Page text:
OSU-trained taste testers evaluate experimental wines

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James Osborne, an enologist with OSU Extension, trains people to describe how wine tastes and smells. (Photo by Lynn Ketchum.)
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As they sniff and sip, they can use words like black pepper, forest floor and struck match

The Oregon State University Extension Service has trained 60 Oregon winemakers and vineyard managers to analyze wine in an effort to help the state’s wine industry better understand how what it’s doing in its vineyards and tanks affects the final product.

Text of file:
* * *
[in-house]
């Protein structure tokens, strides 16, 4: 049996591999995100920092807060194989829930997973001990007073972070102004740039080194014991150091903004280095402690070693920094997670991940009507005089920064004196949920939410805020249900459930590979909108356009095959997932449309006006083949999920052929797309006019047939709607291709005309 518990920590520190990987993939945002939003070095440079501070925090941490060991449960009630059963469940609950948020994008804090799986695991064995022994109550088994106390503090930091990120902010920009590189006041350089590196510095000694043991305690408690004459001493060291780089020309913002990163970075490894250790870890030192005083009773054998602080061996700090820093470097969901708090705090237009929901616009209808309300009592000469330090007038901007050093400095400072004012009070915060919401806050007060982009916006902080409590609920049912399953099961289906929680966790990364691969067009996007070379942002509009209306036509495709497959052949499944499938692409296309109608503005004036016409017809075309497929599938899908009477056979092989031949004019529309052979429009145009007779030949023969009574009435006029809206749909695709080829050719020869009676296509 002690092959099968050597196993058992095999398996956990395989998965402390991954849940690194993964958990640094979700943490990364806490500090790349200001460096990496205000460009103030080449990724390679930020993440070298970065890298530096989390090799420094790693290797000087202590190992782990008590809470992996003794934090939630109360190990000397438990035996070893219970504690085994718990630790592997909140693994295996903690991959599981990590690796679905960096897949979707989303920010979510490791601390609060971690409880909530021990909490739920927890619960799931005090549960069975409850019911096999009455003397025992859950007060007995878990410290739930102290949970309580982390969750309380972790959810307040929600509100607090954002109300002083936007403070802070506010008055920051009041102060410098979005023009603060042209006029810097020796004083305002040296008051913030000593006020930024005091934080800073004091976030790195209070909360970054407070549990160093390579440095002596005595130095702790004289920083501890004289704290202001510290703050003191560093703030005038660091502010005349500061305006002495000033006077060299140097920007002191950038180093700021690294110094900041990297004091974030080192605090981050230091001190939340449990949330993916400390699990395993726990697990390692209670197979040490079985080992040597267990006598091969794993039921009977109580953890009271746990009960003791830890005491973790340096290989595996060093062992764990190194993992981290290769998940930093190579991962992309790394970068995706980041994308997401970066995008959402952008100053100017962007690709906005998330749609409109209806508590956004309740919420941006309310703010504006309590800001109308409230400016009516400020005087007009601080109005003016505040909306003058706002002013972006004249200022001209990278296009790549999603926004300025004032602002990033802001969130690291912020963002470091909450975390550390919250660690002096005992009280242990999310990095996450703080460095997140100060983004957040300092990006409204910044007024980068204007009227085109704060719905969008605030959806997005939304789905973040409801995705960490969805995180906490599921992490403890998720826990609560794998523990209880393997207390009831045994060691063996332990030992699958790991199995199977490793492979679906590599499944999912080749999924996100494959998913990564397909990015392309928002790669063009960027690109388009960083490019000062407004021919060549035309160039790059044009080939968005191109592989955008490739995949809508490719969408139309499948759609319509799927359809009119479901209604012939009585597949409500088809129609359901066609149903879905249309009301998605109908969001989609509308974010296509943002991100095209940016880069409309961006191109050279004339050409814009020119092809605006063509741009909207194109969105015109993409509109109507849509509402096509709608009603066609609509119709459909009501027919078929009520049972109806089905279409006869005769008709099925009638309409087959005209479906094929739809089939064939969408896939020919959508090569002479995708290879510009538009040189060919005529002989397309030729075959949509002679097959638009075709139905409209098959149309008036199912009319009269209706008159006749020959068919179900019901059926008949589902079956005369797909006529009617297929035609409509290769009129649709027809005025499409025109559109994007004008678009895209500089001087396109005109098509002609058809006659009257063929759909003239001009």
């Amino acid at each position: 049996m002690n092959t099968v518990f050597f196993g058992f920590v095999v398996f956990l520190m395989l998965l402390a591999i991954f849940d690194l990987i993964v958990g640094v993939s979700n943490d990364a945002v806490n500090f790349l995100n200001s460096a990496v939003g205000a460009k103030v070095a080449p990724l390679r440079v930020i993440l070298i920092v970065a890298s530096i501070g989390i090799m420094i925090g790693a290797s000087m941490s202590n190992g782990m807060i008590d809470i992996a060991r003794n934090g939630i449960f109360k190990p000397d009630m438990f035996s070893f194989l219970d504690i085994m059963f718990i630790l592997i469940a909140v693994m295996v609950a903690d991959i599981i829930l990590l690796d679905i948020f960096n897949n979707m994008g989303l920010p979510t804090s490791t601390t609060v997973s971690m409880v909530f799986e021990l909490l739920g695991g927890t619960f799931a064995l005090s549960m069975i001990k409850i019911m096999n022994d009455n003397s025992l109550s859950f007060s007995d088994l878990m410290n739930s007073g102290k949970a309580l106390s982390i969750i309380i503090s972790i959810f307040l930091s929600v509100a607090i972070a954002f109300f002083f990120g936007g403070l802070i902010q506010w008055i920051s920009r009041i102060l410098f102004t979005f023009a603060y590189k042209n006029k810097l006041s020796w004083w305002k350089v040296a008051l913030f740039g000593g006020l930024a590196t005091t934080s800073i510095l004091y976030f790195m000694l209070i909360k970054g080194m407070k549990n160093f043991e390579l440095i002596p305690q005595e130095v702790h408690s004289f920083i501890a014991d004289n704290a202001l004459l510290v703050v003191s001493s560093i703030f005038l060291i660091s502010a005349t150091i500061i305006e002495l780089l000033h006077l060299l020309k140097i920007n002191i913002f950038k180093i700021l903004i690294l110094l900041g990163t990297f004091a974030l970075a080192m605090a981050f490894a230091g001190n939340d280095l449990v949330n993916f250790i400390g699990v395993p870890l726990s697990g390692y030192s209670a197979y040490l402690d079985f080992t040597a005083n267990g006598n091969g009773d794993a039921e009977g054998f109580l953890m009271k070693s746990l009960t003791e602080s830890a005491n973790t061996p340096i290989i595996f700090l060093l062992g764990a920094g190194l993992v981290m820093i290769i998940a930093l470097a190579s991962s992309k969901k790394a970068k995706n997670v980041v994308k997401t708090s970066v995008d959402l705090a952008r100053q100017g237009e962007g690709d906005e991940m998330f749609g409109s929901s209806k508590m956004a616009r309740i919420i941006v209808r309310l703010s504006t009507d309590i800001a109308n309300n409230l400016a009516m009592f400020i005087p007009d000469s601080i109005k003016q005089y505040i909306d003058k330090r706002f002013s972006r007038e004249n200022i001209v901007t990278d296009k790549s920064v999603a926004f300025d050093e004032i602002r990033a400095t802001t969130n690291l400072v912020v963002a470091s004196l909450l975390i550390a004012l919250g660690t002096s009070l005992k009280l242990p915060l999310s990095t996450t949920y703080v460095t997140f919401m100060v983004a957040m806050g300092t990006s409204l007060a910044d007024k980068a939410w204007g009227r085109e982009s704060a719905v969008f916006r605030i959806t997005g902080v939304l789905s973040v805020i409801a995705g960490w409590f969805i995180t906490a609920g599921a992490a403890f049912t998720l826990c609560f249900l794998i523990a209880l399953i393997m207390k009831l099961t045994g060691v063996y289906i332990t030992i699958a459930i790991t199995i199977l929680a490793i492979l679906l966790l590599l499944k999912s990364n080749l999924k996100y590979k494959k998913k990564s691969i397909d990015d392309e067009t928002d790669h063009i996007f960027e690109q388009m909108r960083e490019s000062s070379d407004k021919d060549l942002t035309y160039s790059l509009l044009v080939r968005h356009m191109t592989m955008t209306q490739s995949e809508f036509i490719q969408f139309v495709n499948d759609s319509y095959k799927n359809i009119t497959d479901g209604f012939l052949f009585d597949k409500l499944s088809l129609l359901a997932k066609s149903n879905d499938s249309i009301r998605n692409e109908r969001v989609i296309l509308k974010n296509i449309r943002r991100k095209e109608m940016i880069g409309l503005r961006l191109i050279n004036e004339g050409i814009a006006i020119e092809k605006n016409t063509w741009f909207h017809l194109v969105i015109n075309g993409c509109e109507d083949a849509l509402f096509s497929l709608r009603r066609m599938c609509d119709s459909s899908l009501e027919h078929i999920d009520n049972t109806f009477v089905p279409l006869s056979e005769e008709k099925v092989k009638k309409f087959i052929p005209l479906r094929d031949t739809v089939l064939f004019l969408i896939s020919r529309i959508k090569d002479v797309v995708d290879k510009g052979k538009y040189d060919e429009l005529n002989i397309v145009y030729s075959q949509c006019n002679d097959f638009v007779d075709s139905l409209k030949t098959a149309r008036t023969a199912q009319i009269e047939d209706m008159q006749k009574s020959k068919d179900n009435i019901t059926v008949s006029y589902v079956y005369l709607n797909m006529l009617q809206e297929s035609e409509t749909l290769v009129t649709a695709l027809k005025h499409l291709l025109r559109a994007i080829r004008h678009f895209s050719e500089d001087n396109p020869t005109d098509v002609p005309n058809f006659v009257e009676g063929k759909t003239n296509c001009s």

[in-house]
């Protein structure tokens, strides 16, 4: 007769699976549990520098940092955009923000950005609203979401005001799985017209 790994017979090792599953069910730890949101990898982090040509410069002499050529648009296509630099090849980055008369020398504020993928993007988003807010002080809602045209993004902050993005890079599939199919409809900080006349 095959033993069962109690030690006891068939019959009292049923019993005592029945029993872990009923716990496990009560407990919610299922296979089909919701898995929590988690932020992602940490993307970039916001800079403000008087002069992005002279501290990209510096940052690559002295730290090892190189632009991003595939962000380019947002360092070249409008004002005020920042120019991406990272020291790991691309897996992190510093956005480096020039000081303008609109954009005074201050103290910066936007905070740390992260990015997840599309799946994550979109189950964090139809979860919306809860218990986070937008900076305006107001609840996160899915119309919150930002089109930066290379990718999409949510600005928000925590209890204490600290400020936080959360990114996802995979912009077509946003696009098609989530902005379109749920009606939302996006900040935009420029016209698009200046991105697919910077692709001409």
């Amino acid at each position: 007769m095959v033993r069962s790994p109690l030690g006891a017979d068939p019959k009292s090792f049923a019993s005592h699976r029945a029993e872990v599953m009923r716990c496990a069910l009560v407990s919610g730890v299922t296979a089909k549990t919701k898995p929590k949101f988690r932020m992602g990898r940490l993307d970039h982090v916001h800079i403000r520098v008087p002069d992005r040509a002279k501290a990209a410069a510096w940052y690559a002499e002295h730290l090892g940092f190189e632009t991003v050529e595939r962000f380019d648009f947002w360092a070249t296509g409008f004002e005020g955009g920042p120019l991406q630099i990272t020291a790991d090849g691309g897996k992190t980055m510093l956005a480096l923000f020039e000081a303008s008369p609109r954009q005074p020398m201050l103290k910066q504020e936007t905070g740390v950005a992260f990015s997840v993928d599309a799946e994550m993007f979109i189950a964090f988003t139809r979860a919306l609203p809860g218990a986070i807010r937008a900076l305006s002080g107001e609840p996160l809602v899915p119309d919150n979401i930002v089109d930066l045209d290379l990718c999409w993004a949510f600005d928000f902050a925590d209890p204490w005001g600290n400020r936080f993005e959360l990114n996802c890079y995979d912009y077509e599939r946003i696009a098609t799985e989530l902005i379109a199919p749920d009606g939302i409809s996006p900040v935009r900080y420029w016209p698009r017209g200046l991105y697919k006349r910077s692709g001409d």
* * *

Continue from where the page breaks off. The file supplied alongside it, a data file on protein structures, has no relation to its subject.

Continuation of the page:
The unpaid volunteers learned to use a sensory method called free-choice profiling that allows them to use their own vocabulary to describe the color, aroma, taste and mouthfeel of wines.

They’ll gather several times a year for refresher trainings and to evaluate experimental wines made by OSU and Oregon’s wine industry. In 2012, they evaluated Pinot noir made from an OSU fruit thinning trial at Stoller Family Estate’s vineyard in Dayton.

An Extension enologist is now analyzing the ballots to see if differences were detected. The aim is to correlate the results with how the fruit was thinned.

Oregon was home to 463 wineries and 870 vineyards in 2011. Growers produced 46,000 tons of wine grapes worth $94 million in 2012.

Sources: James Osborne, an enologist with OSU Extension; Southern Oregon University Research Center's 2011 Oregon Winery Census Report; U.S. Department of Agriculture's 2011 Oregon Vineyard Report.

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